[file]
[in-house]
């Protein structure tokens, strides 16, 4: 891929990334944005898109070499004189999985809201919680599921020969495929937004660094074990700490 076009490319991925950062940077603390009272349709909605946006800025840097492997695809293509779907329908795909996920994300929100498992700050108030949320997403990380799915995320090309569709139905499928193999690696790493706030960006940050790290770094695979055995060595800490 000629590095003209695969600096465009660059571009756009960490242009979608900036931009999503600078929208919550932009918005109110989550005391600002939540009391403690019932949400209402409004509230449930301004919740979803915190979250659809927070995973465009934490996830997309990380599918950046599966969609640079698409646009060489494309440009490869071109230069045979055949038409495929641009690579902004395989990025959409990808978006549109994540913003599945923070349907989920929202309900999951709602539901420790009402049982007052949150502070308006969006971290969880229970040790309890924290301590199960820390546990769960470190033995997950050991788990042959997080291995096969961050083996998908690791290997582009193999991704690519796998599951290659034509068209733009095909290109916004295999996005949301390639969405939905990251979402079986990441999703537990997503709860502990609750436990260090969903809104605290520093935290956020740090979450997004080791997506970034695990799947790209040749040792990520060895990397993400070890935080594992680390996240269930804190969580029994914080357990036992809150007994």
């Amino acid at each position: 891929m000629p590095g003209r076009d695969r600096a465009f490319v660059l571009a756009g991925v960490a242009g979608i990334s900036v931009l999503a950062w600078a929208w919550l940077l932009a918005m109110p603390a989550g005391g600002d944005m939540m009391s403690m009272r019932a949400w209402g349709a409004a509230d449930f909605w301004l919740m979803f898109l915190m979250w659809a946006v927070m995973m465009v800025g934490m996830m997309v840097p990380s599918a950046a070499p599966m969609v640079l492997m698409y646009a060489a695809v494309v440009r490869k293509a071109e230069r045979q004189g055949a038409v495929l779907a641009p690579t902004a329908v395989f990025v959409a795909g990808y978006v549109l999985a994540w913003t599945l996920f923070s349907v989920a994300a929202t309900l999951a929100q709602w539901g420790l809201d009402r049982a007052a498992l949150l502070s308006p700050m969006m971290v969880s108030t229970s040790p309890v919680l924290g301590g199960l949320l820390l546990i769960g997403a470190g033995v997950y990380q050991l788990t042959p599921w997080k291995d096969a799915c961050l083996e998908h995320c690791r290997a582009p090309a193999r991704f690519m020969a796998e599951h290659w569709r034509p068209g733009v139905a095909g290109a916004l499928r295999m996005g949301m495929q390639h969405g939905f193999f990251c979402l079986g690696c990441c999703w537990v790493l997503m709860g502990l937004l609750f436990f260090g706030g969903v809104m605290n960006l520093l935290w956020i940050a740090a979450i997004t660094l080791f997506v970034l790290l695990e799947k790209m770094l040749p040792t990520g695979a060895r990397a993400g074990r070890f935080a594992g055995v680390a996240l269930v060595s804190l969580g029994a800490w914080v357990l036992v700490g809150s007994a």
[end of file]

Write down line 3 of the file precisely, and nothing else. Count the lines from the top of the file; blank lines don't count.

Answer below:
């Amino acid at each position: 891929m000629p590095g003209r076009d695969r600096a465009f490319v660059l571009a756009g991925v960490a242009g979608i990334s900036v931009l999503a950062w600078a929208w919550l940077l932009a918005m109110p603390a989550g005391g600002d944005m939540m009391s403690m009272r019932a949400w209402g349709a409004a509230d449930f909605w301004l919740m979803f898109l915190m979250w659809a946006v927070m995973m465009v800025g934490m996830m997309v840097p990380s599918a950046a070499p599966m969609v640079l492997m698409y646009a060489a695809v494309v440009r490869k293509a071109e230069r045979q004189g055949a038409v495929l779907a641009p690579t902004a329908v395989f990025v959409a795909g990808y978006v549109l999985a994540w913003t599945l996920f923070s349907v989920a994300a929202t309900l999951a929100q709602w539901g420790l809201d009402r049982a007052a498992l949150l502070s308006p700050m969006m971290v969880s108030t229970s040790p309890v919680l924290g301590g199960l949320l820390l546990i769960g997403a470190g033995v997950y990380q050991l788990t042959p599921w997080k291995d096969a799915c961050l083996e998908h995320c690791r290997a582009p090309a193999r991704f690519m020969a796998e599951h290659w569709r034509p068209g733009v139905a095909g290109a916004l499928r295999m996005g949301m495929q390639h969405g939905f193999f990251c979402l079986g690696c990441c999703w537990v790493l997503m709860g502990l937004l609750f436990f260090g706030g969903v809104m605290n960006l520093l935290w956020i940050a740090a979450i997004t660094l080791f997506v970034l790290l695990e799947k790209m770094l040749p040792t990520g695979a060895r990397a993400g074990r070890f935080a594992g055995v680390a996240l269930v060595s804190l969580g029994a800490w914080v357990l036992v700490g809150s007994a």